Edward Bloom (Albert Finney) has always been a teller of tall tales about his oversized life as a young man (Ewan McGregor), when his wanderlust led him on an unlikely journey from a small town in Alabama, around the world, and back again. His mythic exploits dart all over the place as he weaves epic tales about giants, blizzards, a witch, and conjoined-twin lounge singers.
With his tall tales, Bloom charms almost everyone he encounters - except for his estranged son, William (Billy Crudup). When his mother Sandra (Jessica Lange) tries to reunite them, William must learn how to separate fact from fiction as he comes to terms with his father's great feats and failings.
Watching a Tim Burton film, you usually get great visuals that display flashes of brilliance and smatterings of dark humour that are accompanied by a slim plot and/or characters. Every so often, as with Edward Scissorhands or Ed Wood, the eye candy and laughs are supported by an actual working plot and characters with more than one dimension. More often than not, though, you get Sleepy Hollow, Beetlejuice or Planet of the Apes, whose sums are less than their combined parts.
Big Fish, his most mature and accomplished work to date, belongs with the former group. While Burton's signature visual fashion and penchant for offbeat humour, most evident during the tall tale sequences that are handsomely captured by ace cinematographer Philippe Rouselot, are proudly on display in this film, they are hardly the centre of attention.
When the story shifts focus from the past to the present, the film turns quite serious in tone. This type of shift from whimsy to drama is one that requires a director who knows how to avoid turning the material into a melodramatic, manipulative mess. When one thinks of directors in Hollywood who would be able to achieve such a task, the director of Batman and Pee-Wee's Big Adventure does not immediately come to mind.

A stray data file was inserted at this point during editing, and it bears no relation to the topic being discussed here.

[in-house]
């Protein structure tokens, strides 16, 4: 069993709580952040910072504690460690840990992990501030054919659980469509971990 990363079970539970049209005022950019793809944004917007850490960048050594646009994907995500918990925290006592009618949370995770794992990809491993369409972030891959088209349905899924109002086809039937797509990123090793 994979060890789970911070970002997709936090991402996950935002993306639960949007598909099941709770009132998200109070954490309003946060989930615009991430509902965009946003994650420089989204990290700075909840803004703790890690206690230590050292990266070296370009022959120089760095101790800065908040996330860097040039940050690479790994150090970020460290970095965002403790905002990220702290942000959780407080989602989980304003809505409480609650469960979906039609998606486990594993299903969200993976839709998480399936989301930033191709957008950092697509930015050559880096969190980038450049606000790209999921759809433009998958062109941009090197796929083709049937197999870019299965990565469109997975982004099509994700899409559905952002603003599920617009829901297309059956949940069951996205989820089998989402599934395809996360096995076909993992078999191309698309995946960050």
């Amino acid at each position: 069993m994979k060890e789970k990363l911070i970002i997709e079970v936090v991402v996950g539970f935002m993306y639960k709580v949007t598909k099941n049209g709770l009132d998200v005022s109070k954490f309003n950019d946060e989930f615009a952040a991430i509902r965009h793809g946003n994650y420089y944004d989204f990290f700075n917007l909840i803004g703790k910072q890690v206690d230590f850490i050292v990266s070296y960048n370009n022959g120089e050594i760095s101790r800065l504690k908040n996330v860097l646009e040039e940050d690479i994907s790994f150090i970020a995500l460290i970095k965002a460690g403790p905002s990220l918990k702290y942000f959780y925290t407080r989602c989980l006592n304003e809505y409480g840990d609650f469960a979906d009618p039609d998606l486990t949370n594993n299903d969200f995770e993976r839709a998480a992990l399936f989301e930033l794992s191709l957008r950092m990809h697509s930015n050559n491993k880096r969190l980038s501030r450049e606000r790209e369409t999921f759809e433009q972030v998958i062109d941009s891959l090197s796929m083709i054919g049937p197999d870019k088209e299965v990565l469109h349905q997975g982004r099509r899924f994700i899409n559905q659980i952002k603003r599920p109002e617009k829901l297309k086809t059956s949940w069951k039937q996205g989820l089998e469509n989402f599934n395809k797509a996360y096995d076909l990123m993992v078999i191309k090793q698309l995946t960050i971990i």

Yet, Tim Burton gets the job accomplished and does a damn fine job doing it. His handling of the dramatic material is balanced and unforced, allowing John August's heartfelt, intelligent screenplay adaptation and a terrific ensemble cast, highlighted by Albert Finney and Ewan McGregor's superb performances, to take centre stage instead. We expect Burton to deliver on the fantasy sequences, but we are completely caught off guard when it comes to the dramatic punch he and his cast and crew deliver in the film's second half.
Big Fish is a wonderful movie, part surreal fantasy, part comedy, part heartbreaking family drama and overall a truly satisfying experience. It's a film that shows a talented filmmaker finally realising his full potential while at the same time offering us one of 2003's most original commercial offerings.